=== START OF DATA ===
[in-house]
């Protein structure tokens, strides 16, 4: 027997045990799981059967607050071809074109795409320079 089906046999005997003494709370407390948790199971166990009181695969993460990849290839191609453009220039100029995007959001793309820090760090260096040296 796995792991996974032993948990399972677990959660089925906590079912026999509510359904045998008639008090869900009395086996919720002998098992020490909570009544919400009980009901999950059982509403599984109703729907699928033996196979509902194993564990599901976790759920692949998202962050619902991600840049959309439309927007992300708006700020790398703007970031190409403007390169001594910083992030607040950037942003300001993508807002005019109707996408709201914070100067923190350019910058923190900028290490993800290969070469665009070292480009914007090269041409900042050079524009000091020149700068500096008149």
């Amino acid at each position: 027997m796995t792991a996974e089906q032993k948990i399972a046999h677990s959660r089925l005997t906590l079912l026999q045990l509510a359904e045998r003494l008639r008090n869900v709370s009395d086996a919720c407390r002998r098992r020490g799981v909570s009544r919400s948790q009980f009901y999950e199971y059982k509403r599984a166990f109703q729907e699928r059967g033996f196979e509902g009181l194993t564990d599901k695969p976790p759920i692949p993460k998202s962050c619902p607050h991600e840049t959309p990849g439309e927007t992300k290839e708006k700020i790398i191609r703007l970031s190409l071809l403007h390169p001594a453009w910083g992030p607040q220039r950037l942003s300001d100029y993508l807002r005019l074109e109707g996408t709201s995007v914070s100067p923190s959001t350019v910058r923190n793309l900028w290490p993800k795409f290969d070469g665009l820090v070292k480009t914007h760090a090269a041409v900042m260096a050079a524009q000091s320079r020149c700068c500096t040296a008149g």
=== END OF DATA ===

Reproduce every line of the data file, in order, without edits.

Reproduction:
[in-house]
């Protein structure tokens, strides 16, 4: 027997045990799981059967607050071809074109795409320079 089906046999005997003494709370407390948790199971166990009181695969993460990849290839191609453009220039100029995007959001793309820090760090260096040296 796995792991996974032993948990399972677990959660089925906590079912026999509510359904045998008639008090869900009395086996919720002998098992020490909570009544919400009980009901999950059982509403599984109703729907699928033996196979509902194993564990599901976790759920692949998202962050619902991600840049959309439309927007992300708006700020790398703007970031190409403007390169001594910083992030607040950037942003300001993508807002005019109707996408709201914070100067923190350019910058923190900028290490993800290969070469665009070292480009914007090269041409900042050079524009000091020149700068500096008149």
């Amino acid at each position: 027997m796995t792991a996974e089906q032993k948990i399972a046999h677990s959660r089925l005997t906590l079912l026999q045990l509510a359904e045998r003494l008639r008090n869900v709370s009395d086996a919720c407390r002998r098992r020490g799981v909570s009544r919400s948790q009980f009901y999950e199971y059982k509403r599984a166990f109703q729907e699928r059967g033996f196979e509902g009181l194993t564990d599901k695969p976790p759920i692949p993460k998202s962050c619902p607050h991600e840049t959309p990849g439309e927007t992300k290839e708006k700020i790398i191609r703007l970031s190409l071809l403007h390169p001594a453009w910083g992030p607040q220039r950037l942003s300001d100029y993508l807002r005019l074109e109707g996408t709201s995007v914070s100067p923190s959001t350019v910058r923190n793309l900028w290490p993800k795409f290969d070469g665009l820090v070292k480009t914007h760090a090269a041409v900042m260096a050079a524009q000091s320079r020149c700068c500096t040296a008149g």